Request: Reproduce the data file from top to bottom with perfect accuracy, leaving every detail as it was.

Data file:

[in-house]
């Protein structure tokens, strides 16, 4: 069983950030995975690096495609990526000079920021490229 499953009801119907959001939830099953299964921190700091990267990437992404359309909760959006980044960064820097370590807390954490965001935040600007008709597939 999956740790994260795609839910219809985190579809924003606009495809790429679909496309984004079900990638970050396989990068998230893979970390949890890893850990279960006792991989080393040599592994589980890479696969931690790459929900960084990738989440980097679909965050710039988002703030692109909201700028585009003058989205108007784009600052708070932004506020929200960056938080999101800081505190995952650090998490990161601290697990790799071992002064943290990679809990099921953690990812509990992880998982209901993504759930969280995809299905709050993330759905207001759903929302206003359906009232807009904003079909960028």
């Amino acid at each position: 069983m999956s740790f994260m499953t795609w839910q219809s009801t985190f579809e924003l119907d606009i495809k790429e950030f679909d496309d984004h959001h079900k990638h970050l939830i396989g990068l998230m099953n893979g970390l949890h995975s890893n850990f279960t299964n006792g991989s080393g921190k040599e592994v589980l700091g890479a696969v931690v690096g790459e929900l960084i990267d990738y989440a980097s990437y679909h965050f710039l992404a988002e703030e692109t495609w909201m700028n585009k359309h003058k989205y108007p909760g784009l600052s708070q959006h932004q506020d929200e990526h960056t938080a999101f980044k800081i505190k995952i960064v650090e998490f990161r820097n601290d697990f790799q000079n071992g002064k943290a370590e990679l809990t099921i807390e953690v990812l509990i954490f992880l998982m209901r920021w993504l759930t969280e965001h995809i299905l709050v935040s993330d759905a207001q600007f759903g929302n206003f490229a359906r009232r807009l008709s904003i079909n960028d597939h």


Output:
[in-house]
């Protein structure tokens, strides 16, 4: 069983950030995975690096495609990526000079920021490229 499953009801119907959001939830099953299964921190700091990267990437992404359309909760959006980044960064820097370590807390954490965001935040600007008709597939 999956740790994260795609839910219809985190579809924003606009495809790429679909496309984004079900990638970050396989990068998230893979970390949890890893850990279960006792991989080393040599592994589980890479696969931690790459929900960084990738989440980097679909965050710039988002703030692109909201700028585009003058989205108007784009600052708070932004506020929200960056938080999101800081505190995952650090998490990161601290697990790799071992002064943290990679809990099921953690990812509990992880998982209901993504759930969280995809299905709050993330759905207001759903929302206003359906009232807009904003079909960028």
């Amino acid at each position: 069983m999956s740790f994260m499953t795609w839910q219809s009801t985190f579809e924003l119907d606009i495809k790429e950030f679909d496309d984004h959001h079900k990638h970050l939830i396989g990068l998230m099953n893979g970390l949890h995975s890893n850990f279960t299964n006792g991989s080393g921190k040599e592994v589980l700091g890479a696969v931690v690096g790459e929900l960084i990267d990738y989440a980097s990437y679909h965050f710039l992404a988002e703030e692109t495609w909201m700028n585009k359309h003058k989205y108007p909760g784009l600052s708070q959006h932004q506020d929200e990526h960056t938080a999101f980044k800081i505190k995952i960064v650090e998490f990161r820097n601290d697990f790799q000079n071992g002064k943290a370590e990679l809990t099921i807390e953690v990812l509990i954490f992880l998982m209901r920021w993504l759930t969280e965001h995809i299905l709050v935040s993330d759905a207001q600007f759903g929302n206003f490229a359906r009232r807009l008709s904003i079909n960028d597939h």